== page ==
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Ringo Starr explains why The Beatles stopped touring

From their formation in 1960 through to their demise in 1970, The Beatles achieved a wide variety of musical successes that not only made them the world’s biggest band but quite possibly the most pioneering musical group of all time. Even today, fifty years after the band broke up, they are still the world’s best-selling artist in history.

The Liverpudlian icons played a crucial role in the development of the 1960s counterculture movement, aiding the rise of popular music into the mainstream as an art form. The band took their cues from skiffle, beat and ’50s rock and roll. Latterly, the band would be influenced by classical music, ballads, Indian music, psychedelia and hard rock. Ultimately, The Beatles revolutionised every aspect of popular music.

Famously, the group were helmed by songwriting power couple John Lennon and Paul McCartney. Over three years, starting with the group’s inception in 1960, they built up a strong following playing at clubs in Liverpool and Hamburg, Germany. The story of the latter is a much-fabled tale.

The core trio of the Beatles was Lennon, McCartney and guitarist George Harrison, and they had been together since 1958. The three had met playing in the Liverpool skiffle scene of the ’50s and, in their early days, they had a line of drummers, including Pete Best, who was replaced by Ringo Starr in 1962 following a short illness. Now the classic Beatles line-up had formed.

Almost as famous as the band members themselves was manager Brian Epstein and producer George Martin. Epstein moulded the band into a professional and marketable act, and long-term producer Martin guided and developed their recording sessions. The band’s relationship with these two pivotal figures culminated in their massive success.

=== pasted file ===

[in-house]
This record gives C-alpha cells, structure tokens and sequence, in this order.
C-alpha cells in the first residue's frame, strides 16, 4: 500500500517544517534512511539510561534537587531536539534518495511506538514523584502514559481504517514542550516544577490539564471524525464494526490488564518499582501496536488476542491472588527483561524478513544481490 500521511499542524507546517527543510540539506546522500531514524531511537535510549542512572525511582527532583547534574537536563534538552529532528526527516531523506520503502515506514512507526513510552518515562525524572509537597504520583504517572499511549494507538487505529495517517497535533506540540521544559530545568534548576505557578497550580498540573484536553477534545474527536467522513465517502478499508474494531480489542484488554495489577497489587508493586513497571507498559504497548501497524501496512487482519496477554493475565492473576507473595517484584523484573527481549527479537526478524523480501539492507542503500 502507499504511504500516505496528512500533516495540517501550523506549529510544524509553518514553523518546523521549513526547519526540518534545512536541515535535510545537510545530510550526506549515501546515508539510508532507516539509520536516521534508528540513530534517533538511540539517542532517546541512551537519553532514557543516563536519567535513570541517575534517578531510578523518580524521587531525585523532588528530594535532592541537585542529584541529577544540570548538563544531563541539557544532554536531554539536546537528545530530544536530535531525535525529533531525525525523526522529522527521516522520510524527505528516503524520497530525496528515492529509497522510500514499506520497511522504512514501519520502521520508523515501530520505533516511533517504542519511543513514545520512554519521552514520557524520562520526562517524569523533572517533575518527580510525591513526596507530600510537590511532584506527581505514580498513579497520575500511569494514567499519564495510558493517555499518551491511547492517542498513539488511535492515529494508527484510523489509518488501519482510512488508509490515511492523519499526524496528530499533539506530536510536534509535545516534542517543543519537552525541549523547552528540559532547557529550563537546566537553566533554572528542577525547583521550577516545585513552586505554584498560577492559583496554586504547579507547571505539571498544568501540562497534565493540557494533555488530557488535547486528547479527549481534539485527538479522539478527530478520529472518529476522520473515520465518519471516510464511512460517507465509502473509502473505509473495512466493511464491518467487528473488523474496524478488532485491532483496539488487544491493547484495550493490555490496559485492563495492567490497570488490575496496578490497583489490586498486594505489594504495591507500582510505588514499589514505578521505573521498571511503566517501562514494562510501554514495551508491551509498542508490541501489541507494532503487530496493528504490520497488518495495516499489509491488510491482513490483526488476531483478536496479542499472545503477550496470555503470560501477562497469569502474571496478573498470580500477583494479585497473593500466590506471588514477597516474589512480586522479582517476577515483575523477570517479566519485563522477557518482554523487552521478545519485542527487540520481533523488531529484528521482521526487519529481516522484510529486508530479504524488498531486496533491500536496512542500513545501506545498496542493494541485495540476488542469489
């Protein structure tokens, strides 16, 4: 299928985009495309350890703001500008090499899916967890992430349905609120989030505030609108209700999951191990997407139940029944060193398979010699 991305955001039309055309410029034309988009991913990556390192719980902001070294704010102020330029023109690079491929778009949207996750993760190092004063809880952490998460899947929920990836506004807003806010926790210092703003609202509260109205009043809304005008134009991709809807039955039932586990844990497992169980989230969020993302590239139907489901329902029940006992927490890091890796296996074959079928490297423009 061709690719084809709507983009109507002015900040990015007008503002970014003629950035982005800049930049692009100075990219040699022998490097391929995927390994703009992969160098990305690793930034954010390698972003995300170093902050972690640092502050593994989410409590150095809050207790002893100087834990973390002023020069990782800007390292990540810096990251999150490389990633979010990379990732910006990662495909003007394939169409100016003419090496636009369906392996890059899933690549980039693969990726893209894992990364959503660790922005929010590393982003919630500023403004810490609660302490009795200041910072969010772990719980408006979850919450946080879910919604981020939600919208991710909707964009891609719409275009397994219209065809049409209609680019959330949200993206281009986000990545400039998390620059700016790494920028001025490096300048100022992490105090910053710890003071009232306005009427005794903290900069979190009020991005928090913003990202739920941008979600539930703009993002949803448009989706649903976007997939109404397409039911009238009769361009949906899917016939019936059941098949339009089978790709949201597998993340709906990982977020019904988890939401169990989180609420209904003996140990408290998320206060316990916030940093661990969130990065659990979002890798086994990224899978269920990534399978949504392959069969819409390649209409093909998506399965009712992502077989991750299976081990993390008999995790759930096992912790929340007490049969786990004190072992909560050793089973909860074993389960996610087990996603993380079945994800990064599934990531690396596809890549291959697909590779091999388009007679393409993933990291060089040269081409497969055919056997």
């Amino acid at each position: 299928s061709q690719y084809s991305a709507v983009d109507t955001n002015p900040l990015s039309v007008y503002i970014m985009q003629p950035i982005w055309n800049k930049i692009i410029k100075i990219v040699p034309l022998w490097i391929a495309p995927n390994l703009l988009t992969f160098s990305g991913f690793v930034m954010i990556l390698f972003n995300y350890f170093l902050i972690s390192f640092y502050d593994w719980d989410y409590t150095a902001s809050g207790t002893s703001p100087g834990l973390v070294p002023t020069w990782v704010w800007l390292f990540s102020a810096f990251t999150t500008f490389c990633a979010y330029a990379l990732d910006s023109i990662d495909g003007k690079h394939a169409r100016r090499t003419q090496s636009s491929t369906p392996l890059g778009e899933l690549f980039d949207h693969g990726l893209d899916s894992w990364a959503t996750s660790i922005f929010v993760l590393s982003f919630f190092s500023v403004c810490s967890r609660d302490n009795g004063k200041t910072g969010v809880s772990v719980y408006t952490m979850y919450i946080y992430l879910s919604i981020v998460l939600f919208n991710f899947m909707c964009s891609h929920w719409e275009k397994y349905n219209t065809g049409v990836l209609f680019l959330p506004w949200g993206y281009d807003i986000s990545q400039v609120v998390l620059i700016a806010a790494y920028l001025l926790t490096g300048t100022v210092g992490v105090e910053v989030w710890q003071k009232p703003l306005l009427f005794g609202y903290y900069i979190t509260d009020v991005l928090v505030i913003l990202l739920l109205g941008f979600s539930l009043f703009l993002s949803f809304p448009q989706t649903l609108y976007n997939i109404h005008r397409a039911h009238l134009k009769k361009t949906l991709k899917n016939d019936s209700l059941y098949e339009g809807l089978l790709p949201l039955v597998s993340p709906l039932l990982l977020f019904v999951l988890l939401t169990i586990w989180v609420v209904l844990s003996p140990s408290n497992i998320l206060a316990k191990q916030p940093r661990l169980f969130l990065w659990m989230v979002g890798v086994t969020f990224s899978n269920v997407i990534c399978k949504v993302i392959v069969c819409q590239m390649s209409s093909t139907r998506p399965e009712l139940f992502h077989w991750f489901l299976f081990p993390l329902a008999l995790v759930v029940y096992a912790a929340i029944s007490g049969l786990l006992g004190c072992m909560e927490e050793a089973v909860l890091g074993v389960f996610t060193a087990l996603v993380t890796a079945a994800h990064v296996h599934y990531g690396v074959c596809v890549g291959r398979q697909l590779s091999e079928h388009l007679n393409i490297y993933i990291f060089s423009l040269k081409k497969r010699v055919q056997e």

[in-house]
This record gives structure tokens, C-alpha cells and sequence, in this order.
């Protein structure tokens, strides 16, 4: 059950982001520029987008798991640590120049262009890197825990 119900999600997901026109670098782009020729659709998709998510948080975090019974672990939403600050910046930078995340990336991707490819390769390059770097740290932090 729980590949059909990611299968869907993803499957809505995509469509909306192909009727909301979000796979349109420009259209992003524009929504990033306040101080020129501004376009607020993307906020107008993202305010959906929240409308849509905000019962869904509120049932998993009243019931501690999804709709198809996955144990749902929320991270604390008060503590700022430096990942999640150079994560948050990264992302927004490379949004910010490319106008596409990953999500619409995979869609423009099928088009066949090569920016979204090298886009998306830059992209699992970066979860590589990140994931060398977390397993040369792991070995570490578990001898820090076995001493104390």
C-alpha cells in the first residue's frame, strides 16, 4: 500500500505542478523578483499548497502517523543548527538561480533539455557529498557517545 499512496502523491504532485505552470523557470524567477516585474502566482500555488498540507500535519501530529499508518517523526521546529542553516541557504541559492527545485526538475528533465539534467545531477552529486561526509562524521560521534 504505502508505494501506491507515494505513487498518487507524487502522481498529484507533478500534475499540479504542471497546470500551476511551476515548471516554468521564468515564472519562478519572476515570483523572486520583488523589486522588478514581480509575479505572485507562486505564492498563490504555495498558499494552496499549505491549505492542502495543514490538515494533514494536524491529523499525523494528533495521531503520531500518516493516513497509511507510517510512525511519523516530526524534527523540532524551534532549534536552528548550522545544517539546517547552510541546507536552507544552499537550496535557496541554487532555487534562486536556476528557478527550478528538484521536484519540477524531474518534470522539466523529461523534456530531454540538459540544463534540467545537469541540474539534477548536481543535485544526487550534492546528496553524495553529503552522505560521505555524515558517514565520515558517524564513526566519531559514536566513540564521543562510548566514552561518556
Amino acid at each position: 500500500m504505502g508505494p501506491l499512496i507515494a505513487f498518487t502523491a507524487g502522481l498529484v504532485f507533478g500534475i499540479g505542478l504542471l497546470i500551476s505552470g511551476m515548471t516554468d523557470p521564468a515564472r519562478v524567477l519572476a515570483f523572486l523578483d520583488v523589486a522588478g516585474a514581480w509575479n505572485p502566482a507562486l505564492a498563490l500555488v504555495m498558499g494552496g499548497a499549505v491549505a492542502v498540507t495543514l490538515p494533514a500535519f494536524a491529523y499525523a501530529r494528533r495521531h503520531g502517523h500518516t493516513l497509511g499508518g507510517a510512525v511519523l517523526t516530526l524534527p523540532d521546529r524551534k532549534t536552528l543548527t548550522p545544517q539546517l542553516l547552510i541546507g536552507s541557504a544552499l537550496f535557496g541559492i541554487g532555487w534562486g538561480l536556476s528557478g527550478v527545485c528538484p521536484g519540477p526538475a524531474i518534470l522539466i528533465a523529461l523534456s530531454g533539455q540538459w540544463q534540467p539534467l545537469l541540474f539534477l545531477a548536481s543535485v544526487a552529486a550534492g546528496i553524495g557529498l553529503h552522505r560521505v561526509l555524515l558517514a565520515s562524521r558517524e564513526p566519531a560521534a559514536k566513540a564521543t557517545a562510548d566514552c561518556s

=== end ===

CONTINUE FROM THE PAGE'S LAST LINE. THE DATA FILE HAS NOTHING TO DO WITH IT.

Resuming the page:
Their domestic triumph expanded greatly after their first hit, 1962’s ‘Love Me Do’, and it was this single started the cultural phenomenon dubbed ‘Beatlemania’, which stemmed from widespread, and intense fan frenzy. In this sense, they were the world’s first musical superstars. Consequently, the band were given the moniker ‘The Fab Four’ by fans and the media. The nickname also impacted Epstein and Martin, who were both at different points regarded as the ‘Fifth Beatle’.

Much of the Beatles‘ generation-defining career is cemented in the vast mythos of popular culture. The widespread tales of their careers and the well-documented personal lives has resulted in an untellable amount of discourse surrounding the band. However, one rumour frequently abounds; The Beatles were on a never-ending cycle of tours.

However, in a rare radio interview with former drummer Ringo Starr in 1977, he revealed that the band had actually stopped touring in 1966. The lengthy interview, which was broadcasted on the airwaves, is a dense retrospective on the drummers’ life. At about the halfway point, the interviewer posits: “John said in an interview, ‘By the time the Beatles came to America, they couldn’t perform live anymore.'”

The former Beatle replied: “That’s the truth. I mean, it’s the great truth. No one heard us, not even ourselves. I found it very hard. I mean, I’m looking at amplifiers thinking the sound is going to come through my eyes instead of ears, but it’s like—I couldn’t do any fills because I’m just there just to hold it together somehow, you know. So if I go off for a ‘fill’ which isn’t as loud as all your force on an off-beat it would get lost anyway. And the timing usually went all to cock. And that’s why we were bad players.”

The ‘Yellow Submarine’ vocalist explained: “That’s when we decided to stop in ’66. Everyone thought we toured for years, you know, but we didn’t. I joined in ’62, and we’d finished touring in ’66 to go into the studio where we could hear each other… and create any fantasy that came out of anybody’s brain.”

This recently unearthed statement by Starr sheds light on why the Beatles were so prolific in the recording studio. Additionally, it can perhaps serve as a lesson to any aspiring musicians. Maybe don’t burn yourselves out touring, and instead focus on honing your craft in the studio. However, studios are expensive, and tours are fun and necessary, so we’ll let you make your own mind up on this.